Kudos to Sandy Alderson on a getting a player with the potential to become the Mets next great ace. For what it’s worth, he immediately becomes the Mets best prospect. Not a bad haul for an aging outfielder with a stupid clause in his contract. My guess is that Wheeler will finish the year in the Florida State League and maybe get an invite to Spring Training next year. One thing for sure, with Wheeler, Harvey, Familia and Mejia, plenty of trips to Eastern League Reading and International League Lehigh Valley will be in my travel itinerary next summer when the Mets farm teams come to town.

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You’re Doing Great, Now Get off the Field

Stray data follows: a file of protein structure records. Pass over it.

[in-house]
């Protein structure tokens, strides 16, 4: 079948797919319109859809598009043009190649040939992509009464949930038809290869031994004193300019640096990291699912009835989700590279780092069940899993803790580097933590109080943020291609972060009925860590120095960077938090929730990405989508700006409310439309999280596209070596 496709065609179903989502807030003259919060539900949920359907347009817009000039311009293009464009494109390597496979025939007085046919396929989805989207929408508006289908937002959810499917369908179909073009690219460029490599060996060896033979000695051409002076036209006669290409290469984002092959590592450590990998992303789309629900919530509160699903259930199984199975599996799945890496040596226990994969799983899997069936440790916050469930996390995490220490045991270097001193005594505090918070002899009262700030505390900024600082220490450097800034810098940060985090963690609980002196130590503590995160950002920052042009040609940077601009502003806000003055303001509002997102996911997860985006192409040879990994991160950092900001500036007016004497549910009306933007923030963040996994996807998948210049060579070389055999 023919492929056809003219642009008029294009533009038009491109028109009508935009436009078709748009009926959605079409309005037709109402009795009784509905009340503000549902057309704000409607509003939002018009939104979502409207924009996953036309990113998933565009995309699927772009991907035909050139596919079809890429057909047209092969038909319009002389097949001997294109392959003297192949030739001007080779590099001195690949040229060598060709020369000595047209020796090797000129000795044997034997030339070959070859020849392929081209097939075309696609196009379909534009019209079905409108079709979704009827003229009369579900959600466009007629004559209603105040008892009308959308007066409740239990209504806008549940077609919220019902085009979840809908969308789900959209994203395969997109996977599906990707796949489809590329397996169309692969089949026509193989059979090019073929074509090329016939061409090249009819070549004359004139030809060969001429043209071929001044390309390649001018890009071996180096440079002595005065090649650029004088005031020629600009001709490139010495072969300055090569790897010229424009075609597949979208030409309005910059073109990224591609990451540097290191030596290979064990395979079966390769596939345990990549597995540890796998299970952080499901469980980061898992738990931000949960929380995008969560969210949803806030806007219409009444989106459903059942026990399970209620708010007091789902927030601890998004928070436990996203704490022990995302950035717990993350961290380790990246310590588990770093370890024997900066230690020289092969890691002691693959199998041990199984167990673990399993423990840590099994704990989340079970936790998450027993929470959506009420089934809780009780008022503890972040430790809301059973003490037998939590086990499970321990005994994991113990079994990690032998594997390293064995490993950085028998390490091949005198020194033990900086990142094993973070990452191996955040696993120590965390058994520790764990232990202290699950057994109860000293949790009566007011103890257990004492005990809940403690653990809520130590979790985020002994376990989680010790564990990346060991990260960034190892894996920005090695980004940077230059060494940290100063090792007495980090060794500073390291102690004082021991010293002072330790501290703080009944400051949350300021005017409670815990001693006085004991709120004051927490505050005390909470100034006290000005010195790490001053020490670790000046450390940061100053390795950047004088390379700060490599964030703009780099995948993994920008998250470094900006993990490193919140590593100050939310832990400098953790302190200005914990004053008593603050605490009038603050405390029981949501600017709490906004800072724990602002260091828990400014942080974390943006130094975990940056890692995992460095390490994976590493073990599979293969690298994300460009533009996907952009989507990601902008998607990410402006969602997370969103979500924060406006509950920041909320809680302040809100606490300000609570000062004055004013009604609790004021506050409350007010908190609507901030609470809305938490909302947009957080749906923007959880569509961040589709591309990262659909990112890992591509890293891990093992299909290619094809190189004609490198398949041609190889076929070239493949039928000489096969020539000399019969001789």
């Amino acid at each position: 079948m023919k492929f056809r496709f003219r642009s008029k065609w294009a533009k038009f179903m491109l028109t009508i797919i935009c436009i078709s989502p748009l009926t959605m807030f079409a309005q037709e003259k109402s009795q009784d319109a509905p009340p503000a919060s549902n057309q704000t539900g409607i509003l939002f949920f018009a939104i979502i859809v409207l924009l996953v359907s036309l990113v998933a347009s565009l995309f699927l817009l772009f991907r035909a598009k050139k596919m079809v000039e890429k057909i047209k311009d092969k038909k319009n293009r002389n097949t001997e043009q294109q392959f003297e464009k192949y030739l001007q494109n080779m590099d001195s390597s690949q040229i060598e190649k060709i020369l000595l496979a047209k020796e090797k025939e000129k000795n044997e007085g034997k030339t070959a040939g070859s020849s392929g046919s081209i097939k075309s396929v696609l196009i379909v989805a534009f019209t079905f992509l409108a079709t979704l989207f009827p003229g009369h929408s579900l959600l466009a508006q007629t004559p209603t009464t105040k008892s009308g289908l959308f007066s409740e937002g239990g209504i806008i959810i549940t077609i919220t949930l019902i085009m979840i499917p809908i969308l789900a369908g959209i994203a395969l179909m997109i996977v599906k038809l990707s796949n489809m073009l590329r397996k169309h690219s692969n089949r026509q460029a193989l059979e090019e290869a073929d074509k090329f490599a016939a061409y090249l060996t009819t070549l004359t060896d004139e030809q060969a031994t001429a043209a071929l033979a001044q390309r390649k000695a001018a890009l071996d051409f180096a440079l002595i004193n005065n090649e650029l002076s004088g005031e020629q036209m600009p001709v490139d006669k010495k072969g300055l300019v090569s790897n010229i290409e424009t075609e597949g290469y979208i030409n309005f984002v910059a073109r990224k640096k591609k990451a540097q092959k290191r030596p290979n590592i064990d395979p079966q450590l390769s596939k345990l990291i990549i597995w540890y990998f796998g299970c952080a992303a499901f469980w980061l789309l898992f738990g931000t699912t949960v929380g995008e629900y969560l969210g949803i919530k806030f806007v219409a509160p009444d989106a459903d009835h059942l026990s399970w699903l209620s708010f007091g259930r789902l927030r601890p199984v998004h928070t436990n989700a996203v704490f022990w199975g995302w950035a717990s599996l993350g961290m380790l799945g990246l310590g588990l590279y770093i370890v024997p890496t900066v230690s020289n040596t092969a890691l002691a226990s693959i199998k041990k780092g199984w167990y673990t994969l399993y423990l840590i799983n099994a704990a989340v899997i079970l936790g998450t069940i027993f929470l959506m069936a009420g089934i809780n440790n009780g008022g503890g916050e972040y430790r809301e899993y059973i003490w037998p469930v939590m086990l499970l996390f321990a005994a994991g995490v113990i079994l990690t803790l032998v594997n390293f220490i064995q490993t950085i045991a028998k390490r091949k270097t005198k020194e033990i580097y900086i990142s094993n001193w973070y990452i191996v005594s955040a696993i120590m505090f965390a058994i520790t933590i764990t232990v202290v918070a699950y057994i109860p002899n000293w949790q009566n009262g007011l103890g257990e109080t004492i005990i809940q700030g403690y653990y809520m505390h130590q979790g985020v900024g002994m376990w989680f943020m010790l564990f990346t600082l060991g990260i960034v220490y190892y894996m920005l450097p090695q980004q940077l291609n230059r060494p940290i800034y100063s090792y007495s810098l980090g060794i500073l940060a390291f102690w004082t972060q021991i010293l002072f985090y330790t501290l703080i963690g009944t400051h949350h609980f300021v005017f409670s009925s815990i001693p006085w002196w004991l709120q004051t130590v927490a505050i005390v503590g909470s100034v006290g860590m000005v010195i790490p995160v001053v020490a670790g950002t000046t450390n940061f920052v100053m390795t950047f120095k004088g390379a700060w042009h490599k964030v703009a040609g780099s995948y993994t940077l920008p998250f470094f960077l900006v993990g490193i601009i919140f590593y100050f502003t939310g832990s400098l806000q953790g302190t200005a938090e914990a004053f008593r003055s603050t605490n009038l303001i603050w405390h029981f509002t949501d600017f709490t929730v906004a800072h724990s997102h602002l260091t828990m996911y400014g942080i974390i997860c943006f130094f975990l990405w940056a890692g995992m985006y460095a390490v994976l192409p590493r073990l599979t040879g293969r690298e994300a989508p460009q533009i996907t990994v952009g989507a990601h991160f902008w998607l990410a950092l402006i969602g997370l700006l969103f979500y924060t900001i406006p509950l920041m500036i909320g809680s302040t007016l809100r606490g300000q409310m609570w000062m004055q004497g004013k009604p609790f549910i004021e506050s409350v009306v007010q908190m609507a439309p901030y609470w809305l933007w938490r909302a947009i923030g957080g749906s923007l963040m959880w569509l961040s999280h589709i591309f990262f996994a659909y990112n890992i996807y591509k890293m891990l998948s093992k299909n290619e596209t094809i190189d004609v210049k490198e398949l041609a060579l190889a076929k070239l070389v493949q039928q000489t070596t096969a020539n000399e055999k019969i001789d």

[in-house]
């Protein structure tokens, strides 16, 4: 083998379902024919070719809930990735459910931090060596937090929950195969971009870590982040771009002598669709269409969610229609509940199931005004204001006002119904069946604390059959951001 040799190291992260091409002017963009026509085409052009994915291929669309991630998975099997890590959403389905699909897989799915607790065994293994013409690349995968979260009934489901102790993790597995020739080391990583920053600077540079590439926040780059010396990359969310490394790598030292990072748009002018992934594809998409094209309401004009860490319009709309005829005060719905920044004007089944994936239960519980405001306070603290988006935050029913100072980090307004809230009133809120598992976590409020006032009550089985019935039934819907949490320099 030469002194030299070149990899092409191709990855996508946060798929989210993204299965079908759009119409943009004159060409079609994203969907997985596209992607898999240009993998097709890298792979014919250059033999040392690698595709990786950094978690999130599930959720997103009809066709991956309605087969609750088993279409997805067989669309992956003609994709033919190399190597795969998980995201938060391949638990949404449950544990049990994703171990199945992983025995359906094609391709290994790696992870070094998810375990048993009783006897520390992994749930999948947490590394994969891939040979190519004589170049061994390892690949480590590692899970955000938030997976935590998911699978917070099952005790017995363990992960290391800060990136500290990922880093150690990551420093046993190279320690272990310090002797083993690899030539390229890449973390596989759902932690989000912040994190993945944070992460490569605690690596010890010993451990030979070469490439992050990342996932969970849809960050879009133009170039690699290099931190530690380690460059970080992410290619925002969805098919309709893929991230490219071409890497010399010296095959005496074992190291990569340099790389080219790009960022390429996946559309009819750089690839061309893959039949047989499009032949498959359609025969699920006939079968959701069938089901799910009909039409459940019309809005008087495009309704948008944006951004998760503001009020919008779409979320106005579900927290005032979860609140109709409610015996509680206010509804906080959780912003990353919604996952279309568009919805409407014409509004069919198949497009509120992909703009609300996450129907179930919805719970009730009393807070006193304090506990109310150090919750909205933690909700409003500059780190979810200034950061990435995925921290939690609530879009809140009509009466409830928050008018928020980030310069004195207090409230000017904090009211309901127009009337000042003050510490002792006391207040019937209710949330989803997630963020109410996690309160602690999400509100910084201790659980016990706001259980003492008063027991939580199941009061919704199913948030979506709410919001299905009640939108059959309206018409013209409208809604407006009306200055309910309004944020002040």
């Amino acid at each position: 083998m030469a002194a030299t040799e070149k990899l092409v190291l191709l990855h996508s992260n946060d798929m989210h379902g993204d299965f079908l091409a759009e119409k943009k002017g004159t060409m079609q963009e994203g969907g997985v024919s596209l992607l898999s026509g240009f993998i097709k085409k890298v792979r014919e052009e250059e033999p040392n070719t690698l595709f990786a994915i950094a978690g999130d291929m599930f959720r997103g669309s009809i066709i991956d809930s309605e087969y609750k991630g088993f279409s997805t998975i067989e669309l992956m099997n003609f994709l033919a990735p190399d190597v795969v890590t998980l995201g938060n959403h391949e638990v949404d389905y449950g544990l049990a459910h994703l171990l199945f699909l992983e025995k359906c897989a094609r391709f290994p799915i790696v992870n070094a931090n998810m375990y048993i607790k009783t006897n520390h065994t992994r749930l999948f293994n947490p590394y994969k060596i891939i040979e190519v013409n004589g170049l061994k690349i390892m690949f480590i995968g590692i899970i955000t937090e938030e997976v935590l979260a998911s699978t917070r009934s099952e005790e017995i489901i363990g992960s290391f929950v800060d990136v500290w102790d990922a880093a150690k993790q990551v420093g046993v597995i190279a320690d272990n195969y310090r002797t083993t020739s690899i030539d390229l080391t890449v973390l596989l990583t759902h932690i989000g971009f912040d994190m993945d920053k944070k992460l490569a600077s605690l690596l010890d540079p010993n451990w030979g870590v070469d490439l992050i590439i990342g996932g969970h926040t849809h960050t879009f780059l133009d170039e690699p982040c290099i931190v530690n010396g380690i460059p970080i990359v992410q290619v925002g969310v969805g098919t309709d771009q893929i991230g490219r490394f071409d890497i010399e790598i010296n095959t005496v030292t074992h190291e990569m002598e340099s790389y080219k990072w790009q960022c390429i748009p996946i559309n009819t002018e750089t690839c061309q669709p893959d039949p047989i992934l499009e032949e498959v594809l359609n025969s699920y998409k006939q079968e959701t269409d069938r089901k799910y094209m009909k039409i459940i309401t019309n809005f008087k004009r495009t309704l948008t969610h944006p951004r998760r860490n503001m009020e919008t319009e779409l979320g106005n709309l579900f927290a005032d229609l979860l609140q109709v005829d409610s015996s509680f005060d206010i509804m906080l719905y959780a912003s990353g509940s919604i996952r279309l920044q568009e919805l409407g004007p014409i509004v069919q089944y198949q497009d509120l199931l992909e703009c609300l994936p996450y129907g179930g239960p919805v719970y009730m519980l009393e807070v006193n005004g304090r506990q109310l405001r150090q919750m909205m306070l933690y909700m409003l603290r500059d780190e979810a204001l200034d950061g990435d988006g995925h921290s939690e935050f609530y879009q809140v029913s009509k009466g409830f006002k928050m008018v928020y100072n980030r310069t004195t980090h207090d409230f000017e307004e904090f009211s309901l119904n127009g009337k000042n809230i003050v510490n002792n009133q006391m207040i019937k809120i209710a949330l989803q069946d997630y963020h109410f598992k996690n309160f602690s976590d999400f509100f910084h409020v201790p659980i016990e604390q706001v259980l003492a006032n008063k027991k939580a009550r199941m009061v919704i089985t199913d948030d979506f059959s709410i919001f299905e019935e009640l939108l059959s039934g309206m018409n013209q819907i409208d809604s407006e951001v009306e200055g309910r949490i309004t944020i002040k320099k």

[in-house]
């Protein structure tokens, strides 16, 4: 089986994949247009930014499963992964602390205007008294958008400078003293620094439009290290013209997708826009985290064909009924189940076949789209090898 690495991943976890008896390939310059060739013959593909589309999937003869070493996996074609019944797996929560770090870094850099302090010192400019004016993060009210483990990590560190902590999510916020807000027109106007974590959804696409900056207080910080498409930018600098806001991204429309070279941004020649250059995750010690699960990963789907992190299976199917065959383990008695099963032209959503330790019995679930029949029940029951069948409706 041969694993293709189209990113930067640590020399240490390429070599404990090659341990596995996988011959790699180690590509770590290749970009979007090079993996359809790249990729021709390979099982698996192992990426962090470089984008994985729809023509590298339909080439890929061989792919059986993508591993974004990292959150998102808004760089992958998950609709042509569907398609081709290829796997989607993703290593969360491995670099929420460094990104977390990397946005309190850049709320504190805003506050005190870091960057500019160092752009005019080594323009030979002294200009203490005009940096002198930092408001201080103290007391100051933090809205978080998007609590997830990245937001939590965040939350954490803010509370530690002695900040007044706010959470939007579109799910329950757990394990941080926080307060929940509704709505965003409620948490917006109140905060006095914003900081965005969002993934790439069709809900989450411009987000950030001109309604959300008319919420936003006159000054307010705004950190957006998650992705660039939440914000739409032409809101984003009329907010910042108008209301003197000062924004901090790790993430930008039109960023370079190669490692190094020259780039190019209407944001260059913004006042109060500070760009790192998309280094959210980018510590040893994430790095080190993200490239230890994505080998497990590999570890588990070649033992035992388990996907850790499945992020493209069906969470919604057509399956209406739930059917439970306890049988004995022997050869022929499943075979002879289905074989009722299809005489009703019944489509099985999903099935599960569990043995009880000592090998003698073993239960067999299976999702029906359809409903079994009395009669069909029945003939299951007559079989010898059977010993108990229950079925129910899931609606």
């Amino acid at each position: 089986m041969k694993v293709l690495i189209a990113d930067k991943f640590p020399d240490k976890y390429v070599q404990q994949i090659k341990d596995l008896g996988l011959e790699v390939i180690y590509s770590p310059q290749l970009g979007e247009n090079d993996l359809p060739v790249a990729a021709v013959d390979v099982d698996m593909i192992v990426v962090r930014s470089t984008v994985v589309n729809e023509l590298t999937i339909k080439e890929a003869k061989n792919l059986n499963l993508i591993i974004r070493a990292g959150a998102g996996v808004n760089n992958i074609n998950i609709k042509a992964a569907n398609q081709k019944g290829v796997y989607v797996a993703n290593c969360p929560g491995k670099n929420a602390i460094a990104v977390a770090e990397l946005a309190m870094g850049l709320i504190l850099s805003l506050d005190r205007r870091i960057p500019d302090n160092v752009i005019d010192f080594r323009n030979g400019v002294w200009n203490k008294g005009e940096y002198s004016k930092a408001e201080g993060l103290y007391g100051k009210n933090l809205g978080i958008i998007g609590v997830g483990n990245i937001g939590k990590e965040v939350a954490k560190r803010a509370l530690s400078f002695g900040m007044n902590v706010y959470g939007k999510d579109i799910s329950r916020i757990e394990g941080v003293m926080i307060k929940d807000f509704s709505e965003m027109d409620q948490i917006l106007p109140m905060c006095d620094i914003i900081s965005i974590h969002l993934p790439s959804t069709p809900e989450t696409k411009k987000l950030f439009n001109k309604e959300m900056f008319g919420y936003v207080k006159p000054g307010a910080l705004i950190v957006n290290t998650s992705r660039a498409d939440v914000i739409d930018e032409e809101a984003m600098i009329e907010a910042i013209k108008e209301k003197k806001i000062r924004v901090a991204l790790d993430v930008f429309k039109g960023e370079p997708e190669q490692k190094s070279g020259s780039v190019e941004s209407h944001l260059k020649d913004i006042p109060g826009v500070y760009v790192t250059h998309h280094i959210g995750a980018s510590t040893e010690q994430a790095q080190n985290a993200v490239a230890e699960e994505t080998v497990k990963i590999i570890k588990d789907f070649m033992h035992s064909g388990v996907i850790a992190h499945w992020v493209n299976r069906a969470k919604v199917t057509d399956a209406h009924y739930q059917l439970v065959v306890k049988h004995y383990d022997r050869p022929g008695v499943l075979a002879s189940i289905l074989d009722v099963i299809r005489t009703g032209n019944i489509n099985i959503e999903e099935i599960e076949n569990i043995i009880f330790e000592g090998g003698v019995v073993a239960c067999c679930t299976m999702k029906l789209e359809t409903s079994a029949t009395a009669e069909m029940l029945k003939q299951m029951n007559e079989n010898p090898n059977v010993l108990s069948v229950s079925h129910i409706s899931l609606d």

NOTE: this is a post by Corey Gorey. Please direct your comments to him.

How many days in a row will I wake up, check out the blogosphere, scan the standings, and wish this 162 game baseball season would end? Sure, it’s only July, but Bud Selig is not the boss of me. If I followed my own advice and remembered to forget about the legitimate end date to the 2011 schedule, I would be much happier right now. At many points during the past few months lying to myself would have been a viable alternative to—what do they call it? Reality? Considering how many pundits were certain the Mets would find themselves in the NL East basement from the get-go, I’m nearly satisfied with mediocre. If the season ended today we wouldn’t have won anything—no multi-pronged trophies to encase, flags to hoist, or ostentatious rings to flaunt—but I sure as hell wouldn’t feel like I was squandering any more time or emotion, either. And when it comes right down to it, isn’t the MLB all about me, the fan?

In order to preserve my sanity and the club’s dignity, here are some proposed dates for when this season should have ended: